Despite numerous reports linking air pollution to premature deaths, a new global survey has revealed that air pollution reduction receives less than 1% of government development assistance. This is despite air quality-related deaths in countries receiving aid rising by 153% in the past 30 years.
Moreover, in 2019 and 2020, official development funders invested 21% more in fossil fuel projects than they did in clean air projects, according to The Clean Air Fund’s annual ‘The State of Global Air Quality Funding 2021’ report released on Tuesday.
The report, which also marks the UN’s second International Day of Clean Air for blue skies, looks at the global landscape of projects tackling air pollution by donor governments and philanthropic organisations. It also identifies gaps in funding and opportunities for strategic investment and collaboration to deliver clean air for all.
“Overall, governments and philanthropic foundations spent $5.72 billion between 2015-20, a gradual increase over the period. However, preliminary figures suggest this funding dipped by 10% from 2019 ($1.47 billion) to 2020 ($1.33 billion),” the report explains. The overall funding is far short of what is needed to tackle a problem, which causes over 4.2 million deaths every year.
“Governments are investing more aid in prolonging fossil fuel use than in protecting the 9 out of 10 of us breathing harmful and dirty air right now. With public health such a huge global priority and the world waking up to the scale of the climate challenge, this makes no sense at all,” Jane Burston, executive director and founder of the Clean Air Fund said in a news release. “The good news is it can quickly change,” adds Burston who said there is an urgent need for more funding and stronger targets to deliver clean air for all.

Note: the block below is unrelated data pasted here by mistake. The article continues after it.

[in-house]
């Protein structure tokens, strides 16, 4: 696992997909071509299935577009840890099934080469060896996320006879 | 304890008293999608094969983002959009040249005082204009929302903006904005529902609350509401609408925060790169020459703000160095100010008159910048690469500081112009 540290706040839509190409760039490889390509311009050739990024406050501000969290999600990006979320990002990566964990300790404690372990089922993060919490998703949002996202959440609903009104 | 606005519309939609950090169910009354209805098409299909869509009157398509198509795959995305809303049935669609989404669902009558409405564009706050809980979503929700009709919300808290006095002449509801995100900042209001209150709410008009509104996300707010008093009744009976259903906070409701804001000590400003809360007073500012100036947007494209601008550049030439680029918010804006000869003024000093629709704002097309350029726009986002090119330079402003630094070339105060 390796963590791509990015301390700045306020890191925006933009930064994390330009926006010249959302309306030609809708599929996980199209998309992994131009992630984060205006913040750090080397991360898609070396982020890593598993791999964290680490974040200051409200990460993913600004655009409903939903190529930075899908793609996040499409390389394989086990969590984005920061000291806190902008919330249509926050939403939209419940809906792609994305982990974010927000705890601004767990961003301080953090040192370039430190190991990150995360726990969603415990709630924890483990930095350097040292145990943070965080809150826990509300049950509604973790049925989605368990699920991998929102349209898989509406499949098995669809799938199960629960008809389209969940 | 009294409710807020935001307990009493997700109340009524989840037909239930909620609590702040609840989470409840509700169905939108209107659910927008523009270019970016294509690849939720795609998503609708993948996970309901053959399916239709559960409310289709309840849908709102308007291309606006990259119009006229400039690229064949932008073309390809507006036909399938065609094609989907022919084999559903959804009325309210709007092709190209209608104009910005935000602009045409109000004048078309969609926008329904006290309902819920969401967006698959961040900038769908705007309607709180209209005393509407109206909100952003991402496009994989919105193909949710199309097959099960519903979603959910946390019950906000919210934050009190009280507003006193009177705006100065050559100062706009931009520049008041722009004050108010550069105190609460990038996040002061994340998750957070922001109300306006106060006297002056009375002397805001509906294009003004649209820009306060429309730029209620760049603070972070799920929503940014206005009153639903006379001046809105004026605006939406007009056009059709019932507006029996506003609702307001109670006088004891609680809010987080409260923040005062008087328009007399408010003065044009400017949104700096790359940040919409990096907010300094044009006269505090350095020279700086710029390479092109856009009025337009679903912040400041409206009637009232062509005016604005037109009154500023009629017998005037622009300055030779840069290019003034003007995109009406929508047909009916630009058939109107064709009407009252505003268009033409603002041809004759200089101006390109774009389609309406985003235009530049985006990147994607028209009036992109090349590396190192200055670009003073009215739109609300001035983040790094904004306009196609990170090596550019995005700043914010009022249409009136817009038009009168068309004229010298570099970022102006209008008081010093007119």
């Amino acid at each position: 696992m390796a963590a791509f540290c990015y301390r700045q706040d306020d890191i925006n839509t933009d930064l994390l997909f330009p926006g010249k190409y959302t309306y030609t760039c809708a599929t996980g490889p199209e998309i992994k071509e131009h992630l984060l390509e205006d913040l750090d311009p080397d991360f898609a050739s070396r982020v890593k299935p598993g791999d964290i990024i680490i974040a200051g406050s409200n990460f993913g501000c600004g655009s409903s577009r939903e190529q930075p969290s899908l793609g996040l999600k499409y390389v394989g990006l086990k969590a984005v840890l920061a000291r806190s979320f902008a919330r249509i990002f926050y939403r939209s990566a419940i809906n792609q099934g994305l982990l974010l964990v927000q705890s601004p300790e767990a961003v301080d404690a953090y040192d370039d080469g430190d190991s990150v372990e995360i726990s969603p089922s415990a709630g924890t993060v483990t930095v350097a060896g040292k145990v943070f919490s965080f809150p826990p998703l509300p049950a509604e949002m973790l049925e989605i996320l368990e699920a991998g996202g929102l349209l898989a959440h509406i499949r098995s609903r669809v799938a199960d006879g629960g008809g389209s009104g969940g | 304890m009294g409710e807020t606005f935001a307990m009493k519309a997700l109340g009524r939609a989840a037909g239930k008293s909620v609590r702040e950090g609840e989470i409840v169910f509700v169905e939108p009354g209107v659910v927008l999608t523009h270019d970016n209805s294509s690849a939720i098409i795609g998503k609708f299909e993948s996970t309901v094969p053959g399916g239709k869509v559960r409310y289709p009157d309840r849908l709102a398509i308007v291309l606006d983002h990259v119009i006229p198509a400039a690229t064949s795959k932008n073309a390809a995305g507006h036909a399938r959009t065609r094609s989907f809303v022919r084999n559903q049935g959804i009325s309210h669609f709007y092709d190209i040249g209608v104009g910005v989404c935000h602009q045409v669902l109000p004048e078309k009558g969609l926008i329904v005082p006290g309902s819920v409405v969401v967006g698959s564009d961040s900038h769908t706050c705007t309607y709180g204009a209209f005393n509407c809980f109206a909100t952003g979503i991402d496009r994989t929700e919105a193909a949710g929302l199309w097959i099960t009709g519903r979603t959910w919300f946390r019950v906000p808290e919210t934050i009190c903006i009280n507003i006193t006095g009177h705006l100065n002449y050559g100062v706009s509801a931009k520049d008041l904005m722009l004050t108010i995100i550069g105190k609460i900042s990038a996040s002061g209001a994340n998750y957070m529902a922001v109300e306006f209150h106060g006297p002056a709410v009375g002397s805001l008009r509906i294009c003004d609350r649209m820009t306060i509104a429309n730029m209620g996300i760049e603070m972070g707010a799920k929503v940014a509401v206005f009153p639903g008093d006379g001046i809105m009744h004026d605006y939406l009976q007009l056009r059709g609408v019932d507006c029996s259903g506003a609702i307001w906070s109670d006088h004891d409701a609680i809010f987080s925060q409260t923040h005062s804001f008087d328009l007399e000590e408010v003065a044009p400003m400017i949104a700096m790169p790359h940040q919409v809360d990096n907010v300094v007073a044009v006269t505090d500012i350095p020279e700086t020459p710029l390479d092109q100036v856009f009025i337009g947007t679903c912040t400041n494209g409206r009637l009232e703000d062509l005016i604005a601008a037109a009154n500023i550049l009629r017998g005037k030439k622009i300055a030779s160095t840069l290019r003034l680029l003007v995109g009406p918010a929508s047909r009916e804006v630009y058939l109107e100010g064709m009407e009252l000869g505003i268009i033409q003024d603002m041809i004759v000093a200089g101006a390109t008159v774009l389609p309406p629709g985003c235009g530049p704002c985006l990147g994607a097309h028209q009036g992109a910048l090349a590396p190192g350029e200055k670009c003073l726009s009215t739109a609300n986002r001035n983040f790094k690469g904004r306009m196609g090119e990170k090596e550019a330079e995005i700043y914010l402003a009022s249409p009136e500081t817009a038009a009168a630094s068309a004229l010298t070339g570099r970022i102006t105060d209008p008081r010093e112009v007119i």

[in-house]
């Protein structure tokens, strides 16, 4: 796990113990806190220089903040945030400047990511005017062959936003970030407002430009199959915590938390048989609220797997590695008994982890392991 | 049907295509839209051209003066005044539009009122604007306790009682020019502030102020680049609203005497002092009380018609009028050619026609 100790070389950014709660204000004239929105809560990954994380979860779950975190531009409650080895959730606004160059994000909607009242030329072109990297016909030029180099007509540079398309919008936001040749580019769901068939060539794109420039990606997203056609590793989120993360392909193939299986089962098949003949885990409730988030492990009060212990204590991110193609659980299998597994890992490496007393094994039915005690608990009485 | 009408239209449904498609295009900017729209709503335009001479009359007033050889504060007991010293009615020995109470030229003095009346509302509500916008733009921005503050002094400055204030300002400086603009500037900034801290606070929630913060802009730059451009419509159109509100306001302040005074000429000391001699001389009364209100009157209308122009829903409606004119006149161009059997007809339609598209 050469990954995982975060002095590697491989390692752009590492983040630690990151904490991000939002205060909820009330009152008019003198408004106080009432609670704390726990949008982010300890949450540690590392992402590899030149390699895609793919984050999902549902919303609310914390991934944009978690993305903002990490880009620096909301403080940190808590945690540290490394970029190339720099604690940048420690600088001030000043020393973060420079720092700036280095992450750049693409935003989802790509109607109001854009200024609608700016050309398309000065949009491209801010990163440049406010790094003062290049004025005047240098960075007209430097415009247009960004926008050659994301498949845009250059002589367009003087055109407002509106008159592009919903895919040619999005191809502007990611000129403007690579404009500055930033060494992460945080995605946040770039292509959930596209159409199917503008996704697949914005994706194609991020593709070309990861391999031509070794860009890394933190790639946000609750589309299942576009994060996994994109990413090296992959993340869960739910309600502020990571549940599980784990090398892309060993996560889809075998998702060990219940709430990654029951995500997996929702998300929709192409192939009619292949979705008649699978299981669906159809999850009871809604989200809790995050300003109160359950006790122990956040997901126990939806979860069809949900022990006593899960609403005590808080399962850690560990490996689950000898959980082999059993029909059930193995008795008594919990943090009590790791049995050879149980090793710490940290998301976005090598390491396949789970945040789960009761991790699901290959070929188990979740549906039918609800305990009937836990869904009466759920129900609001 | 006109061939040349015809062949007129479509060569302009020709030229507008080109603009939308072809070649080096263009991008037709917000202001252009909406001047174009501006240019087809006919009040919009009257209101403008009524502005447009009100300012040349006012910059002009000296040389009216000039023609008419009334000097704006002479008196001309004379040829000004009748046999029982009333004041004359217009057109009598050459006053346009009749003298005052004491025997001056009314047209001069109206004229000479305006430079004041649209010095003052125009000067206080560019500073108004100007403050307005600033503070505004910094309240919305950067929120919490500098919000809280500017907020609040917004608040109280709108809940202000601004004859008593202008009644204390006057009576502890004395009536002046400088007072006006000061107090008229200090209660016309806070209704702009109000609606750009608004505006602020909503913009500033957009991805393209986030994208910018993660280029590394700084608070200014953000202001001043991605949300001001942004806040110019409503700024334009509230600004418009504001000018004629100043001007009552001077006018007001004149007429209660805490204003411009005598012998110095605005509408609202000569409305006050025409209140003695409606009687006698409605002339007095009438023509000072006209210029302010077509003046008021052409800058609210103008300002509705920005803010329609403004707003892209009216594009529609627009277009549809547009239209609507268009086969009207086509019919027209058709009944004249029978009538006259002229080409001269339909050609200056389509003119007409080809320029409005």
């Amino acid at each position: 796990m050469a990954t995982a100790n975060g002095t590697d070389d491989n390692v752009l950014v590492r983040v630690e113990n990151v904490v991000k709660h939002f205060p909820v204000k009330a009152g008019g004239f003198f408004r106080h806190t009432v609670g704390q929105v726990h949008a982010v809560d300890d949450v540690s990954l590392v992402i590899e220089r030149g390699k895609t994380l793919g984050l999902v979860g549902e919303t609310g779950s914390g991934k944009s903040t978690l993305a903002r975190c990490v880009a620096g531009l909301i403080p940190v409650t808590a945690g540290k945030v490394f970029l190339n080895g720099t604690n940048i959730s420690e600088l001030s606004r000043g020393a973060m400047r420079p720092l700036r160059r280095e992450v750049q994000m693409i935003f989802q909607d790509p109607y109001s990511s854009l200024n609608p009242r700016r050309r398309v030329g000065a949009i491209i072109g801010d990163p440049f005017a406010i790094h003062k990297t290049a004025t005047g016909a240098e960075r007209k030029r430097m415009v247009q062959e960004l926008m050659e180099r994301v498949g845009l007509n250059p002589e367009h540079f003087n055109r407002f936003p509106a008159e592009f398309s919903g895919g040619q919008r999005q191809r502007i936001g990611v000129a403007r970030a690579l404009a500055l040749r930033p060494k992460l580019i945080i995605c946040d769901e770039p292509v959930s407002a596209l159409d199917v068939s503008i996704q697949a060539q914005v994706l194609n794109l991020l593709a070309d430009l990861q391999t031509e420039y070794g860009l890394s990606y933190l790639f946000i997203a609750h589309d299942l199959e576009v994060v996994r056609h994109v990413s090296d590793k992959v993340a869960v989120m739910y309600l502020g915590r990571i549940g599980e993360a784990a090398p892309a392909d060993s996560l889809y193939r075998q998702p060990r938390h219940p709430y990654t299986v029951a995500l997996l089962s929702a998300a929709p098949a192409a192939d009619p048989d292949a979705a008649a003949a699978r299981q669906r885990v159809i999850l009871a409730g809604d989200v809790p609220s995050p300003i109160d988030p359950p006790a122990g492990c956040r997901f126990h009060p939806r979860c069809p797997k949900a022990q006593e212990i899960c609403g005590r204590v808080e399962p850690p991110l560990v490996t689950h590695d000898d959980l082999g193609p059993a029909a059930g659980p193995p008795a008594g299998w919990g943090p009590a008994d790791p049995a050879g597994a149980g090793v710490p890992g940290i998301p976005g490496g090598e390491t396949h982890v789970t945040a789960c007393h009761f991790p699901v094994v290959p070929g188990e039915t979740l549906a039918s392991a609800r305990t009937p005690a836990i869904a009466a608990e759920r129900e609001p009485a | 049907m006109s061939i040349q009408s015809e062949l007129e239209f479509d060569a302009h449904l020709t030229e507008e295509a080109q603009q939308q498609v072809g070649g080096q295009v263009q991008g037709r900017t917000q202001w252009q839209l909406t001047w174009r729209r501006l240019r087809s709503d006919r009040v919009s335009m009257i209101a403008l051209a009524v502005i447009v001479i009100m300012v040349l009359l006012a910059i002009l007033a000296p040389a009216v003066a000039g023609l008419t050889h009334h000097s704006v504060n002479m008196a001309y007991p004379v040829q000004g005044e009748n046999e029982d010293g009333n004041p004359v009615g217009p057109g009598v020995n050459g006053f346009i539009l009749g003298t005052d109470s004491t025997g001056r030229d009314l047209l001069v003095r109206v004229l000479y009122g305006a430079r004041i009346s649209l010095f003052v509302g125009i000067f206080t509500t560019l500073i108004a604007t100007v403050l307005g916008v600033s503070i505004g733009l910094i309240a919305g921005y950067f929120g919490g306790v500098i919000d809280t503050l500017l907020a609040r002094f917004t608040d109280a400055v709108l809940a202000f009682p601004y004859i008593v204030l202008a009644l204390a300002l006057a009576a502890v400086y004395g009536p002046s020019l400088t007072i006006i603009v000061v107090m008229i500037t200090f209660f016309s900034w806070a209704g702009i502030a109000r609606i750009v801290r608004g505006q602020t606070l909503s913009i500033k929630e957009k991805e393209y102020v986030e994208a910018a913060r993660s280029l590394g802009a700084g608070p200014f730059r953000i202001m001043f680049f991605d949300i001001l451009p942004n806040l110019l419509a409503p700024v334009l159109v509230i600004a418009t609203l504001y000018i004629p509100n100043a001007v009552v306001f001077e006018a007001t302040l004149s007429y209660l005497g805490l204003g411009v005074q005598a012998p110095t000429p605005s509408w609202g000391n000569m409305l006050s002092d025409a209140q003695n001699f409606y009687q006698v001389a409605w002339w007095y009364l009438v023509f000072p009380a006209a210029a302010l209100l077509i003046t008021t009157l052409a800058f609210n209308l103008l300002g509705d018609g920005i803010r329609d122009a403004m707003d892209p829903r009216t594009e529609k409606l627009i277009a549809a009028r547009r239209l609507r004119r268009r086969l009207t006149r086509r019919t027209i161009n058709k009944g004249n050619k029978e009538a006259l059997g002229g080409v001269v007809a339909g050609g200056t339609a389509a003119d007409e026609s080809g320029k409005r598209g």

Funding from philanthropic foundations to clean air projects increased by 17% in 2020 to $44.7 million. However, funding from official development sources is hugely unequal. Very little financial support is reaching the hardest hit areas: for instance, Africa and Latin America receive just 5% and 10% of aid funding, respectively, despite housing some of the world’s most polluted cities and regions. According to the report, 80% of aid goes via loans to middle-income countries in Asia.
Among the top recipients of primary and secondary official development funding between 2015-2020, India ranked 8th, receiving US$183.7 million. China ranked highest with close to US$2500 million.
This report and its findings come at a crucial time. In recent days, more reports have highlighted the risks associated with long-term exposure to air pollution. According to a study by the University of Chicago, released earlier this week, the world’s worst air pollution could shorten the lives of 480 million people -- more than the entire US population -- by as much as 8 and a half years across northern India.